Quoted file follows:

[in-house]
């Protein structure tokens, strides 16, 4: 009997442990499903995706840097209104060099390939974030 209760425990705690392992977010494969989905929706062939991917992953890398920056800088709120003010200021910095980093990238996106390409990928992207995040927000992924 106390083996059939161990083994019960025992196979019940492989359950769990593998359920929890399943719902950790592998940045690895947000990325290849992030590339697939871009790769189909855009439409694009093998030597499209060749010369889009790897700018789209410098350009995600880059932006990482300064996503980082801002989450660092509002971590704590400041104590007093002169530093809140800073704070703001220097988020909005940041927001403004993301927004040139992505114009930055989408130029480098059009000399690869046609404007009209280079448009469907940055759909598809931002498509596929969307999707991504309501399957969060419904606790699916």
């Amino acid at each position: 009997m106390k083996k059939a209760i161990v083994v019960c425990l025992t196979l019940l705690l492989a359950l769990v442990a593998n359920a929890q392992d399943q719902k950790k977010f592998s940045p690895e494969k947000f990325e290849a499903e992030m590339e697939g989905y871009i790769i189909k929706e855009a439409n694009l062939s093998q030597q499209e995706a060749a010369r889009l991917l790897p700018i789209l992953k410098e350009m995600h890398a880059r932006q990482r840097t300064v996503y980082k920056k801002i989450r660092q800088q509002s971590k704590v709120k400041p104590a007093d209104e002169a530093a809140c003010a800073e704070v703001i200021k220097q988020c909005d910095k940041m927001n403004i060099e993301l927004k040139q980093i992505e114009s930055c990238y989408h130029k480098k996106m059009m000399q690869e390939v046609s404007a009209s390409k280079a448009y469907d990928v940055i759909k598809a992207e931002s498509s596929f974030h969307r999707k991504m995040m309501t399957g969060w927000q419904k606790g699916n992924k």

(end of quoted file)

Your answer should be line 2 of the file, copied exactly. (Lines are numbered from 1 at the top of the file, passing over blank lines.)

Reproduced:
């Protein structure tokens, strides 16, 4: 009997442990499903995706840097209104060099390939974030 209760425990705690392992977010494969989905929706062939991917992953890398920056800088709120003010200021910095980093990238996106390409990928992207995040927000992924 106390083996059939161990083994019960025992196979019940492989359950769990593998359920929890399943719902950790592998940045690895947000990325290849992030590339697939871009790769189909855009439409694009093998030597499209060749010369889009790897700018789209410098350009995600880059932006990482300064996503980082801002989450660092509002971590704590400041104590007093002169530093809140800073704070703001220097988020909005940041927001403004993301927004040139992505114009930055989408130029480098059009000399690869046609404007009209280079448009469907940055759909598809931002498509596929969307999707991504309501399957969060419904606790699916």